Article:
1025 F Street, N.W., Suite 800, Washington, D.C. 20004
Reagan-Fascell Democracy Fellow
with comments by
U.S. Department of State
National Endowment for Democracy
International Forum for Democratic Studies
About the Event
As Tajikistan approaches the March 1, 2015, parliamentary elections, it has to cope with critical challenges from political Islam and the economic consequences of Western sanctions against Russia. The parliamentary elections will pit the ruling People’s Democratic Party of Tajikistan against its longstanding adversary, the Islamic Renaissance Party (IRPT), a moderate Islamic political party. After suffering protracted civil war in the 1990’s, the Tajik government and the IRPT signed a peace agreement – which made the IRPT the first and only Islamic party in Central Asia permitted to work lawfully and integrated into the political system. A few years later, however, a new crisis of confidence broke out, and the Tajik government has since sought to marginalize the IRPT. After the 2005 and 2010 elections, deemed not free or fair by the OSCE, the IRPT was allowed only two parliamentary seats despite its claims of winning a majority of the vote. Today, the Tajik government continues its effort to discredit the IRPT, portraying them to be as dangerous as the Taliban. Yet suppressing legal and moderate Islamic voices only fosters religious militancy, as more Tajiks join ISIS, and radical sentiments in the country increase. During his presentation, Umed Babakhanov discussed the history of political Islam in Tajikistan and the impact of Western sanctions on Russia on stability in Tajikistan, including the implications of these trends for the 2015 elections. His presentation was followed by comments from David Abramson and Miriam Lanskoy.
About the Speaker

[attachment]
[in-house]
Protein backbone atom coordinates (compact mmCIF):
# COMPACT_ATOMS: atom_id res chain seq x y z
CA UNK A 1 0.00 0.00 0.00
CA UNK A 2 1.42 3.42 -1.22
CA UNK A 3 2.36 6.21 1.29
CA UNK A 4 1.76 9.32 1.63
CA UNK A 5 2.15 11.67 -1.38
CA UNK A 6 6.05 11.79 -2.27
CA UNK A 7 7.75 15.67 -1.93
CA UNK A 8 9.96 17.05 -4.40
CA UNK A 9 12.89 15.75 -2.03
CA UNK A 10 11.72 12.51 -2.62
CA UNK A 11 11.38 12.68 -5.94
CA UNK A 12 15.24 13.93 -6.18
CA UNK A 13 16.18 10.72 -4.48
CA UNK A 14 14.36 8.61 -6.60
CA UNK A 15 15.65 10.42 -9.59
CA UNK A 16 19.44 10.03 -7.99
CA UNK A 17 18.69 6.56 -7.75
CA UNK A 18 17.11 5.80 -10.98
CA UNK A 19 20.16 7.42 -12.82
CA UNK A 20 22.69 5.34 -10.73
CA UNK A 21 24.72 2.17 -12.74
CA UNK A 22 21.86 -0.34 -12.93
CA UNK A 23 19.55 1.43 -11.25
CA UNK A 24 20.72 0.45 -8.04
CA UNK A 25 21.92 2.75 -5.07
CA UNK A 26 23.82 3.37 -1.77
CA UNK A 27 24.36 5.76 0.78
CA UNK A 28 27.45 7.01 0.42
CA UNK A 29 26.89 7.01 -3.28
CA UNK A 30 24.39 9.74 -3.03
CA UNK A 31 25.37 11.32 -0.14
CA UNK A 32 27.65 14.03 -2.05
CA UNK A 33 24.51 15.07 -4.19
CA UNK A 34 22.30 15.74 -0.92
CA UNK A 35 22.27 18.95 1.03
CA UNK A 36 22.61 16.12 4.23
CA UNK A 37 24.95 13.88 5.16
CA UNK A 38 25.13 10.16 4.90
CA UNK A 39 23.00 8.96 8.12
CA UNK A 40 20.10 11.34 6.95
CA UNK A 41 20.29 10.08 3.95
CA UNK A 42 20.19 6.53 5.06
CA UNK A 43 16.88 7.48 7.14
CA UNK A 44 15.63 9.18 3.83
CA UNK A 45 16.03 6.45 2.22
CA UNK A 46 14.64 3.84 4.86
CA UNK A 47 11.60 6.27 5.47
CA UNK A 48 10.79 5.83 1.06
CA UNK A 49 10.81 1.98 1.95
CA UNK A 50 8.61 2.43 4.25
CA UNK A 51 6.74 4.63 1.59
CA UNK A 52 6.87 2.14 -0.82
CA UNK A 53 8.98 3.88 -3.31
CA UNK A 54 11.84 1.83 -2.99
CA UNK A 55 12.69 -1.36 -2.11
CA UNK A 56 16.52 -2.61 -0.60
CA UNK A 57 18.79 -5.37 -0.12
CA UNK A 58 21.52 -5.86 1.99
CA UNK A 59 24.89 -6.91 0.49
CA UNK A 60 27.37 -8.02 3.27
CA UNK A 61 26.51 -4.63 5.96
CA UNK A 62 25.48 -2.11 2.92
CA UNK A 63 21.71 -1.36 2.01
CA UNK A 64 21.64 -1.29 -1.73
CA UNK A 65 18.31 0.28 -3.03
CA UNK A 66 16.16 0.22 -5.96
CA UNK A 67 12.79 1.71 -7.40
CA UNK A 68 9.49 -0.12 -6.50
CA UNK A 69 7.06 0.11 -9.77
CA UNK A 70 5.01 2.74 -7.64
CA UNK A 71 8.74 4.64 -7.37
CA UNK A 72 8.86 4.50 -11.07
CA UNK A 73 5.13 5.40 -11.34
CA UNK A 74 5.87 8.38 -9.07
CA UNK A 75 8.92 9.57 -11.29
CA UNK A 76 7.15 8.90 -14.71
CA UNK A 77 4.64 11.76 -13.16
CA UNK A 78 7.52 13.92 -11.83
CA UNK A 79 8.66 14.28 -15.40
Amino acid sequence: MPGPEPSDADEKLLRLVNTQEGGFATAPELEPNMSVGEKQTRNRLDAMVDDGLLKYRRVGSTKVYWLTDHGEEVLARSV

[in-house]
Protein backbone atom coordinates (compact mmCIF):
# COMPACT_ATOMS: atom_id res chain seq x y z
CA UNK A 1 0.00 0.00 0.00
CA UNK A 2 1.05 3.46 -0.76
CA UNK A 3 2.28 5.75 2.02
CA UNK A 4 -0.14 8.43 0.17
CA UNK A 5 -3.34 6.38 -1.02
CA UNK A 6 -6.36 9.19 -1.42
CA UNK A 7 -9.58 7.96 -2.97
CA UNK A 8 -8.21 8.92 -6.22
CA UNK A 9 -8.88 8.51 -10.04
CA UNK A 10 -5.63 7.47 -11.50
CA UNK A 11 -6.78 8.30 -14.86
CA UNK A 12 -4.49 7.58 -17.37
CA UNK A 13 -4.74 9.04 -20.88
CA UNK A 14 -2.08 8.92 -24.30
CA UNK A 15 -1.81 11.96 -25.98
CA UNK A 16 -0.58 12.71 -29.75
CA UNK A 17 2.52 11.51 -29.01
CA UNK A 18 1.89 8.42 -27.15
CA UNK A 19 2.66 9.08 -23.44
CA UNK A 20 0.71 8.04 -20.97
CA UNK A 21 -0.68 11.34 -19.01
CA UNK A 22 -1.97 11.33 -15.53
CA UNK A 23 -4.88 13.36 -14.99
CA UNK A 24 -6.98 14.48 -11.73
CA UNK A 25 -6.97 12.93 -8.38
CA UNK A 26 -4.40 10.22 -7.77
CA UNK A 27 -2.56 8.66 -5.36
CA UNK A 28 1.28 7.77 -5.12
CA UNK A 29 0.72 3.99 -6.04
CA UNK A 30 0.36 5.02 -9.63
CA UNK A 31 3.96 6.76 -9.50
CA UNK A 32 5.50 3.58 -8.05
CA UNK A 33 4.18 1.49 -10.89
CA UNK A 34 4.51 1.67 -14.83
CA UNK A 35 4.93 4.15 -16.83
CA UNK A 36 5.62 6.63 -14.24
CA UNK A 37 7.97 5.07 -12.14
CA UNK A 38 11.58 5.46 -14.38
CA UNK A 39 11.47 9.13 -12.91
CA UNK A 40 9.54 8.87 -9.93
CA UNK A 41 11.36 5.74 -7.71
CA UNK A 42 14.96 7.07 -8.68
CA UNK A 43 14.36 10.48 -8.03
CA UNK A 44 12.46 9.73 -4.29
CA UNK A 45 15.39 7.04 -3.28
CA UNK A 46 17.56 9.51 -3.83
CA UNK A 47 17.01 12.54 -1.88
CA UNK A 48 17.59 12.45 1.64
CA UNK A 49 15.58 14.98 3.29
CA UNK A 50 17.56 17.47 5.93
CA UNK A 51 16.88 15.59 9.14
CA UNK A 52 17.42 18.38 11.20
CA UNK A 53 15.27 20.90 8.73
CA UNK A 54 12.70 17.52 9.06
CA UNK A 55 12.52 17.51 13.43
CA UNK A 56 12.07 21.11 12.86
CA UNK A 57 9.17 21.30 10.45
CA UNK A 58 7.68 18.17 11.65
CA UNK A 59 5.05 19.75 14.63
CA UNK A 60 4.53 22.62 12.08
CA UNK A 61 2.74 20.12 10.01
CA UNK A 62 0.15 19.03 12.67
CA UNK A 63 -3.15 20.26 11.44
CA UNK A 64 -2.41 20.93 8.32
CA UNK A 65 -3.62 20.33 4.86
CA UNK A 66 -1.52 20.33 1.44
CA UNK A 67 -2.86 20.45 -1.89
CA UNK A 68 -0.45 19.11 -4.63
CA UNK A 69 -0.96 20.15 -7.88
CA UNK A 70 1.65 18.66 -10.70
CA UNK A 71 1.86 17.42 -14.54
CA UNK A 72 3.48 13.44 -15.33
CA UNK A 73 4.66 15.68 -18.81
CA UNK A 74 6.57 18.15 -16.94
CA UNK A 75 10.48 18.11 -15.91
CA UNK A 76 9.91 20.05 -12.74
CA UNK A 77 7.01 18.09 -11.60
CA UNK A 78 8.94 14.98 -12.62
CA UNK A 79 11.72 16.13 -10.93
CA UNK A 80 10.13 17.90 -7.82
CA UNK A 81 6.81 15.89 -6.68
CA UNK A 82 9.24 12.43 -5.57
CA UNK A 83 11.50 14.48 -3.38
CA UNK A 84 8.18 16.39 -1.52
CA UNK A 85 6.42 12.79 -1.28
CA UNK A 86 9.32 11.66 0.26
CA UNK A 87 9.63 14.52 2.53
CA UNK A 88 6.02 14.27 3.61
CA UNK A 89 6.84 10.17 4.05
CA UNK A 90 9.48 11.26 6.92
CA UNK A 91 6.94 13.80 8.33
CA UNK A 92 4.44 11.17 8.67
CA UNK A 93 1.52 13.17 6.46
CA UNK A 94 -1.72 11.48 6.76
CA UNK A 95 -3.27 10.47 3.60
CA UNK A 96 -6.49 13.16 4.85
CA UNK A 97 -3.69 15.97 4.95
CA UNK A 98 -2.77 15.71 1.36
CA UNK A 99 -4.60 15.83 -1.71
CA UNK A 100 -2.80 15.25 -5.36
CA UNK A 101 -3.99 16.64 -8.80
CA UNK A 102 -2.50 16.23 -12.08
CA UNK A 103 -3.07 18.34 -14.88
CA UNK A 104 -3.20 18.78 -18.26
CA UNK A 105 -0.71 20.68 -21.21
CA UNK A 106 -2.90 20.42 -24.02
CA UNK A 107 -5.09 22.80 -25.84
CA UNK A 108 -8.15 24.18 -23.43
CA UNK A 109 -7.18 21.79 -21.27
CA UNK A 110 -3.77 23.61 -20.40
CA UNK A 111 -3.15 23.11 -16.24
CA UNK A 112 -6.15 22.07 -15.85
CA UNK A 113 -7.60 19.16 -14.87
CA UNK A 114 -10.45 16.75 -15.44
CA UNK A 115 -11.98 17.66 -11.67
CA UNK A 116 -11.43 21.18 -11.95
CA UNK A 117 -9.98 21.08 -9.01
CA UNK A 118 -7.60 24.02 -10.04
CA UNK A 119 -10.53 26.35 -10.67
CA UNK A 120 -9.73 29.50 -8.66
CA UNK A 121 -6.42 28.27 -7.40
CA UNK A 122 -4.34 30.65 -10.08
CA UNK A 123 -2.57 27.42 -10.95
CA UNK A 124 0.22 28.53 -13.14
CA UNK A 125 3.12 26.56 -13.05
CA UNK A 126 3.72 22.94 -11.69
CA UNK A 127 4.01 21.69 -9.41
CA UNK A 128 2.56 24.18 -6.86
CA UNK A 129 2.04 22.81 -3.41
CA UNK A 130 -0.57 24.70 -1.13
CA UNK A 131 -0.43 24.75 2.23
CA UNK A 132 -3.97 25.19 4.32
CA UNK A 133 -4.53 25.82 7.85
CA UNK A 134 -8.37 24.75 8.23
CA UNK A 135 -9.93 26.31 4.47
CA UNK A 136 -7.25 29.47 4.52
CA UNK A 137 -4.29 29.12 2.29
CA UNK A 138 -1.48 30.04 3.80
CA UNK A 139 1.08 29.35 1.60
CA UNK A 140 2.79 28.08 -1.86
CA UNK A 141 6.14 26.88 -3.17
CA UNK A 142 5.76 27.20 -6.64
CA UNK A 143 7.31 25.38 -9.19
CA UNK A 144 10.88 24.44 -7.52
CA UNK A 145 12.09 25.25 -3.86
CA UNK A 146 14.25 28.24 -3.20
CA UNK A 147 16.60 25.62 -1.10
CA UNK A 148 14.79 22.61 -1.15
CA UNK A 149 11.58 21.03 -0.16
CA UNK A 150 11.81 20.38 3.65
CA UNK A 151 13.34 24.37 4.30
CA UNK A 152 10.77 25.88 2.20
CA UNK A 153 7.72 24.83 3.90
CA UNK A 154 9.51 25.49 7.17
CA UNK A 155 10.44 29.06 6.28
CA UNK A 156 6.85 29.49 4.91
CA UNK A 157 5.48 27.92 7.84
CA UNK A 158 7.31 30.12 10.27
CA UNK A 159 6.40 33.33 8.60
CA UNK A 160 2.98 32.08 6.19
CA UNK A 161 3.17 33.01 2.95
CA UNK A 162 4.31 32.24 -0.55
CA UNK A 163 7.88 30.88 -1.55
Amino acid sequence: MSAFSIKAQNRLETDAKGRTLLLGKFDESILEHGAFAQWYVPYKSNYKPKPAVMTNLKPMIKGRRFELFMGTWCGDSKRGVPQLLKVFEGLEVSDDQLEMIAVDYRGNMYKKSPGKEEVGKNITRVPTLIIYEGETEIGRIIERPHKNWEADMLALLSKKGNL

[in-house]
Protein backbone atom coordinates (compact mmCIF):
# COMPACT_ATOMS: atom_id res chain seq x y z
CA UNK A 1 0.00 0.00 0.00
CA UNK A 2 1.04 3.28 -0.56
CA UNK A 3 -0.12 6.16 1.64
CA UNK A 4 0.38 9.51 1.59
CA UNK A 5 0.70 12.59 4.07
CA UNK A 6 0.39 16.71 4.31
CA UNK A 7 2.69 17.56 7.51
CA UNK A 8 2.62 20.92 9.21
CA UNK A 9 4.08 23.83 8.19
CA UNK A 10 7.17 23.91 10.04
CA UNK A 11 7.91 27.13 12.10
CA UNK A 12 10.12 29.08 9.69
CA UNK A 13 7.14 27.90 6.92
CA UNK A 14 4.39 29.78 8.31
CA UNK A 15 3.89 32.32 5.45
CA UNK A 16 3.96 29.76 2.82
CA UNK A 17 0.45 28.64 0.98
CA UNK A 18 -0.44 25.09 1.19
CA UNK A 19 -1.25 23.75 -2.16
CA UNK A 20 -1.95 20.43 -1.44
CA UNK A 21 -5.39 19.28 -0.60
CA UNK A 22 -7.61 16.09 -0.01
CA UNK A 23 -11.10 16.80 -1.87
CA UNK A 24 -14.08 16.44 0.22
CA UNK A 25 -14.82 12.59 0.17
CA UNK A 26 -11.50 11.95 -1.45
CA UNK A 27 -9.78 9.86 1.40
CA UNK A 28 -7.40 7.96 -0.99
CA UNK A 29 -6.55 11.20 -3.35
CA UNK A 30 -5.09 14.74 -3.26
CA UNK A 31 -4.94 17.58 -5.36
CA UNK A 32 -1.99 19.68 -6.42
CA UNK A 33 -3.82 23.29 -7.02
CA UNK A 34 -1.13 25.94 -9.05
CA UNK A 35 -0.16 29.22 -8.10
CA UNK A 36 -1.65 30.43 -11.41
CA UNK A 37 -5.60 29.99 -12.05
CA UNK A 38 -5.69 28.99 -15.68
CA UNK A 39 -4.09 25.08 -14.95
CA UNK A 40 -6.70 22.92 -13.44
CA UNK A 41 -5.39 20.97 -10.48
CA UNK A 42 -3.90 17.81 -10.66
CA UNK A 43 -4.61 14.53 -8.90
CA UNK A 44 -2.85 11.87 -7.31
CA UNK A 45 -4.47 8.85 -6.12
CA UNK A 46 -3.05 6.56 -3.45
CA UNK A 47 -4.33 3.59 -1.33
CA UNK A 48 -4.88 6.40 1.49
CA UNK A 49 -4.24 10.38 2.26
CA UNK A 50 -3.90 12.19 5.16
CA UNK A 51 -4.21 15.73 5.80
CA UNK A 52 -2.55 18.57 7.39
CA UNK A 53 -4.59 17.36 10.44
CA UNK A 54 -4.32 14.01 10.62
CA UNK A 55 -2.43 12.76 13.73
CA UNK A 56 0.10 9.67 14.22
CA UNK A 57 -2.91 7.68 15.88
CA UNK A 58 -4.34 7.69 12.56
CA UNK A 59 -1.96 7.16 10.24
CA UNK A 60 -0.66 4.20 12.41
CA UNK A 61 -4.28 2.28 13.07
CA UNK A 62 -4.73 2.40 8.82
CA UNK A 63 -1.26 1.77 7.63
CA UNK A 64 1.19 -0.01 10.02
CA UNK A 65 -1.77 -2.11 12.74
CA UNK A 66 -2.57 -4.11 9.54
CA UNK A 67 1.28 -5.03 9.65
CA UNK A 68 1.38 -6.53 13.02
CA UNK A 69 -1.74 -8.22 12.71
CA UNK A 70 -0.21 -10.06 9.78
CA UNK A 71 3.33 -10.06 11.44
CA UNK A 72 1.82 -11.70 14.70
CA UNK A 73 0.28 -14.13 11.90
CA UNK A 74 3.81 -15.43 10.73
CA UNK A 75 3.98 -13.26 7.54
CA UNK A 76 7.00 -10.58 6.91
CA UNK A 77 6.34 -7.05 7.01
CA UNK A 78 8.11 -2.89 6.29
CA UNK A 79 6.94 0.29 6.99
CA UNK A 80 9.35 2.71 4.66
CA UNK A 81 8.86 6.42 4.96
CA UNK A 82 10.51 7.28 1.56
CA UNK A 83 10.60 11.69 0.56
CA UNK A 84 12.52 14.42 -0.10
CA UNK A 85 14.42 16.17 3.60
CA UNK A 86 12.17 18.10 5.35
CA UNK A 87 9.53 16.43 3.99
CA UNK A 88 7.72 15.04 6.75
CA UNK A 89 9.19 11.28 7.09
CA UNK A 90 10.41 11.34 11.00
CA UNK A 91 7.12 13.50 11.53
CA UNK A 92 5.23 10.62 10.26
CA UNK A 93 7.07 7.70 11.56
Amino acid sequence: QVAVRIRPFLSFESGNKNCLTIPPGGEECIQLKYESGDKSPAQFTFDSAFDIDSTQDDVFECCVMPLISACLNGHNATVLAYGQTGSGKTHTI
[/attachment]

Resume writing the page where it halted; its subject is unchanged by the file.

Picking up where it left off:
Umed Babakhanov is founder and editor-in-chief of Asia Plus (news.tj), a leading independent media outlet operating in Tajikistan since 1995. Under Babakhanov’s direction, Asia Plus has emerged as one of the most reliable sources of information in the region, committed to strengthening the independent media sector and promoting dialogue through a range of media, including a news agency, newspaper, FM radio, and a business magazine. In 2012, he launched “For a Tolerant Tajikistan,” an initiative that seeks to foster greater understanding between secular state institutions and the Muslim community through discussions on the role of Islam in society. In 2000, he founded an independent school of journalism and served for ten years as its first chairman. Over the past 25 years, he has been writing for Komsomolskaya Pravda, the Associated Press, the Moscow Times, Radio Free Europe/Radio Liberty, Eurasianet, and other media, covering the civil war in Tajikistan and political developments in Central Asia. During his fellowship, Babakhanov is tracing the evolution of political Islam in Tajikistan and examining whether a legal Islamist party will improve the country’s stability or weaken its political foundations. David Abramson is a foreign affairs analyst in the Bureau of Intelligence and Research at the U.S. Department of State. Miriam Lanskoy is the director for Russia and Eurasia at the National Endowment for Democracy.